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Glasgow City Council

Greyfriars Biophillic Community Garden

Greyfriars Garden

An example of the Community Empowerment (Scotland) Act 2015 in Action

A stunning new community garden has opened on Glasgow's High Street to replace a temporary growing space.

The beautiful council-owned site is near the Victorian neo-Gothic style Barony Hall in High St. The new Greyfriars Biophilic Garden has 11 more growing spaces than the old one and all 56 spaces have been snapped up by growers ranging in age from mid 20s to over 80 years.

The council has leased the new site to Greyfriars Biophilic Garden and it will be managed by the committee.

This step allows the group to determine their rental charges for their plotholders with income generated being ploughed back into the site. It also supports the groups desire to develop their own fundraising strategy and take responsibility for the site in the longer term, empowering the community to have a positive impact on their community beyond the perimeters of the garden.

Irene Graham, Secretary, said: "This is an amazing site. It is truly a gift to us. Everyone loves it here and it is a sheer joy to walk into. It makes you feel good and it is as much about growing community, as it is a growing community

Veronica Low, Chairperson, added: "We're thrilled with our new food growing site! We needed a more permanent space, and that's what we have now, so we can plan ahead, fundraise and organise new activity.

"It is heart-warming to see so many new gardeners joining us and bringing their amazing skills. Thanks to support from Glasgow City Council, our green oasis in the city centre now has a bright future."

The group worked in partnership with the council's Greenspace and Biodiversity team to create 56 raised beds including three accessible beds which a chair or wheelchair can fit beneath. It also has a covered communal seating area and storage units. Reusable items from the old site, like barrels, have been reused as planters.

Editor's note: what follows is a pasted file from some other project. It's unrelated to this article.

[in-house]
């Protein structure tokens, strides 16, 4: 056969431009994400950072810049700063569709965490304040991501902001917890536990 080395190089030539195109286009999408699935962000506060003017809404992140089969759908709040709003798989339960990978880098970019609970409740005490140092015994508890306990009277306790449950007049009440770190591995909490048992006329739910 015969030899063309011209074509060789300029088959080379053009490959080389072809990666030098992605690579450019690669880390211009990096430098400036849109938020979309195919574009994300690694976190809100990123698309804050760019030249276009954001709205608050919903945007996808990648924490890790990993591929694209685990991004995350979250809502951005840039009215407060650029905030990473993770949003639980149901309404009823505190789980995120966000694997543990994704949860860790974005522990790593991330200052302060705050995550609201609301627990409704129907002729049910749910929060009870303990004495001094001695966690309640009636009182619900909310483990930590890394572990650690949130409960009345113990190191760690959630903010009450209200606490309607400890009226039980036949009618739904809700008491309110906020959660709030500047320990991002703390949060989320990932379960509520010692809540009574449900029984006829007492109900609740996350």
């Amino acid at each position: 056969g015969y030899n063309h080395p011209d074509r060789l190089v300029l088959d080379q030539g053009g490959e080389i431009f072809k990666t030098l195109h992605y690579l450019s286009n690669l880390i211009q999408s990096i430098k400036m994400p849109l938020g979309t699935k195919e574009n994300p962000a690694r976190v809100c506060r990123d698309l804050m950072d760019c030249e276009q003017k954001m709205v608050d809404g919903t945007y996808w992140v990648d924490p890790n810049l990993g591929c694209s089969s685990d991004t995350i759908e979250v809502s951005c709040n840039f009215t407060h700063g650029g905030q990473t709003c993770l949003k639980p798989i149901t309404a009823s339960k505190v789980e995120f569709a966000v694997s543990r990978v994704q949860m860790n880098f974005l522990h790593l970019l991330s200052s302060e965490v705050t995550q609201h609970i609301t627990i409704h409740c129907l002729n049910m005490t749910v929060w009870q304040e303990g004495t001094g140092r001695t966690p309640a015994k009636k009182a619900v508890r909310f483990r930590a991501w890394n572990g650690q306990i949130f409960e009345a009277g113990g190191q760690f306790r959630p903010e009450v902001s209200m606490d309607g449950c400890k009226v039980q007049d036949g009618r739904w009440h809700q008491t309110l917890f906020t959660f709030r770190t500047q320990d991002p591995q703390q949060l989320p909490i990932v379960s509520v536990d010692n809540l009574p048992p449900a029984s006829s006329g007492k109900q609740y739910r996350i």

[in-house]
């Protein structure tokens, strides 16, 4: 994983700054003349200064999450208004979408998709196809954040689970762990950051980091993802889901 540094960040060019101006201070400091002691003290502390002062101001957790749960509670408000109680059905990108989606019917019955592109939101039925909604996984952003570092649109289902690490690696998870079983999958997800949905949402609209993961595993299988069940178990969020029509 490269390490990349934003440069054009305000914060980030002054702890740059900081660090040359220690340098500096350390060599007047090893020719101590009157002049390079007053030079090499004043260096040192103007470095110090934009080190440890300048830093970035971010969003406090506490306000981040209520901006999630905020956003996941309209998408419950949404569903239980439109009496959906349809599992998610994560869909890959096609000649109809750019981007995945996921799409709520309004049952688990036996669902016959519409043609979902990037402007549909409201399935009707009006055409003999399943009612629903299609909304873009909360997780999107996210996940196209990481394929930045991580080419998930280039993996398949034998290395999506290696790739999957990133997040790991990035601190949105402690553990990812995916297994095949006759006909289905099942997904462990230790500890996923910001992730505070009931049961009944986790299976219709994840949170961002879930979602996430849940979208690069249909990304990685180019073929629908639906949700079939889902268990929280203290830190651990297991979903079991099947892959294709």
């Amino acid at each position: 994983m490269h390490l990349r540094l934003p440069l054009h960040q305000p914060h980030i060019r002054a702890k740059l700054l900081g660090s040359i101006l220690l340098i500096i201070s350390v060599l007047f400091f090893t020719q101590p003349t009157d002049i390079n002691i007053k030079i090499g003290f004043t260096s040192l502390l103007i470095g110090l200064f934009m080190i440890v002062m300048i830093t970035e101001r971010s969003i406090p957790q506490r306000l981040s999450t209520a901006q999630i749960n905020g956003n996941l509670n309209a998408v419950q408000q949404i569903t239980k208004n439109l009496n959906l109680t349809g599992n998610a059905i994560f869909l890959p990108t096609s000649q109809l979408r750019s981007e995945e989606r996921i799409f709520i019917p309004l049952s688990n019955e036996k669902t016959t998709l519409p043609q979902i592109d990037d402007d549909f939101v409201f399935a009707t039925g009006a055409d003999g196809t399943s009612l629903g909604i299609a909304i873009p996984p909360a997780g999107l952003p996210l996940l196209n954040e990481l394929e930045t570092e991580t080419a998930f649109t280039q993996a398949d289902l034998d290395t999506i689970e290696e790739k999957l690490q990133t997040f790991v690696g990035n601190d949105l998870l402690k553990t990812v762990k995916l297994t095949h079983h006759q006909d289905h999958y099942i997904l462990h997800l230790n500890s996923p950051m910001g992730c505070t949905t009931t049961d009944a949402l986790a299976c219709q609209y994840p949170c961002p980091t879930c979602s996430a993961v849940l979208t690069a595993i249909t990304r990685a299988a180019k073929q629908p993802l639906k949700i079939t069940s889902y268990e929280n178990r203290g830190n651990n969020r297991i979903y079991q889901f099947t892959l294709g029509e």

Councillor Angus Millar, Glasgow Convener for Climate, said: "I'm delighted that the council has been able to provide this attractive alternative location for the food growing project.

This lovely setting, enclosed by a sandstone wall, will be a fantastic asset for the established Greyfriars Garden community and is a great example of the kind of spaces we want to create via the council's Food Growing Strategy.

Seamus Connolly, NRS Group Manager for Greenspace, Biodiversity and Bereavement Services said:

"As we move forward with our discussions in relation to schedule of delegation with our growing communities across the city, the "Greyfriars Model" is an excellent example of how we can support empowerment for our communities.

Our door is open to any growing groups in the City seeking similar arrangements and officers in our Food Growing Team are keen to have conversations with groups and to support developing lease agreements on similar terms facilitating a true a sense of ownership and empowerment on land the groups currently manage informally. "

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